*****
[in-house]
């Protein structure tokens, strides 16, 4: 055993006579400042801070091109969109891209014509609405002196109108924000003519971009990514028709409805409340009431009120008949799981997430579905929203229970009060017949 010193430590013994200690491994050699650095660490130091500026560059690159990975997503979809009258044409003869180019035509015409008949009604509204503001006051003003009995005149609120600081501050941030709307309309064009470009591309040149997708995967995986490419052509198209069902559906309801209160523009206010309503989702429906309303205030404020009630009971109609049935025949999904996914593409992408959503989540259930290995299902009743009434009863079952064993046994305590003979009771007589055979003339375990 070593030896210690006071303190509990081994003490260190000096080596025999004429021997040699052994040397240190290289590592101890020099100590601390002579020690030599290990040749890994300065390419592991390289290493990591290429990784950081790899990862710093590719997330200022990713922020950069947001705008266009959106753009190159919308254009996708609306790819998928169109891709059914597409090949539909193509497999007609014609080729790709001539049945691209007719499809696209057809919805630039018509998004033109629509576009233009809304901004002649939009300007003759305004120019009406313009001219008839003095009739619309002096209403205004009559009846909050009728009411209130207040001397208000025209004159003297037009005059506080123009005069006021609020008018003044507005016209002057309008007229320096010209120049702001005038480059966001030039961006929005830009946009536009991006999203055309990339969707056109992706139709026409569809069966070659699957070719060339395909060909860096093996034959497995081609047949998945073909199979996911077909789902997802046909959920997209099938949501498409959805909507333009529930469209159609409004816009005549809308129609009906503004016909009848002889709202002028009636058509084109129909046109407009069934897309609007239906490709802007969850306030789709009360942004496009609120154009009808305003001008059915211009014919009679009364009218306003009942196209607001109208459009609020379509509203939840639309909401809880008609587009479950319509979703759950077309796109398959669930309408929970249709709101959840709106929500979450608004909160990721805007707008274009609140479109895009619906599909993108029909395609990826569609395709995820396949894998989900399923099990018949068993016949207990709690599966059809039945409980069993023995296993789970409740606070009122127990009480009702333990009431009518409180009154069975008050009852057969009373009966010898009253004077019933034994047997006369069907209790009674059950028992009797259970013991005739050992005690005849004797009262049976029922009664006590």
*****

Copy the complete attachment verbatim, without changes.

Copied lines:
[in-house]
């Protein structure tokens, strides 16, 4: 055993006579400042801070091109969109891209014509609405002196109108924000003519971009990514028709409805409340009431009120008949799981997430579905929203229970009060017949 010193430590013994200690491994050699650095660490130091500026560059690159990975997503979809009258044409003869180019035509015409008949009604509204503001006051003003009995005149609120600081501050941030709307309309064009470009591309040149997708995967995986490419052509198209069902559906309801209160523009206010309503989702429906309303205030404020009630009971109609049935025949999904996914593409992408959503989540259930290995299902009743009434009863079952064993046994305590003979009771007589055979003339375990 070593030896210690006071303190509990081994003490260190000096080596025999004429021997040699052994040397240190290289590592101890020099100590601390002579020690030599290990040749890994300065390419592991390289290493990591290429990784950081790899990862710093590719997330200022990713922020950069947001705008266009959106753009190159919308254009996708609306790819998928169109891709059914597409090949539909193509497999007609014609080729790709001539049945691209007719499809696209057809919805630039018509998004033109629509576009233009809304901004002649939009300007003759305004120019009406313009001219008839003095009739619309002096209403205004009559009846909050009728009411209130207040001397208000025209004159003297037009005059506080123009005069006021609020008018003044507005016209002057309008007229320096010209120049702001005038480059966001030039961006929005830009946009536009991006999203055309990339969707056109992706139709026409569809069966070659699957070719060339395909060909860096093996034959497995081609047949998945073909199979996911077909789902997802046909959920997209099938949501498409959805909507333009529930469209159609409004816009005549809308129609009906503004016909009848002889709202002028009636058509084109129909046109407009069934897309609007239906490709802007969850306030789709009360942004496009609120154009009808305003001008059915211009014919009679009364009218306003009942196209607001109208459009609020379509509203939840639309909401809880008609587009479950319509979703759950077309796109398959669930309408929970249709709101959840709106929500979450608004909160990721805007707008274009609140479109895009619906599909993108029909395609990826569609395709995820396949894998989900399923099990018949068993016949207990709690599966059809039945409980069993023995296993789970409740606070009122127990009480009702333990009431009518409180009154069975008050009852057969009373009966010898009253004077019933034994047997006369069907209790009674059950028992009797259970013991005739050992005690005849004797009262049976029922009664006590």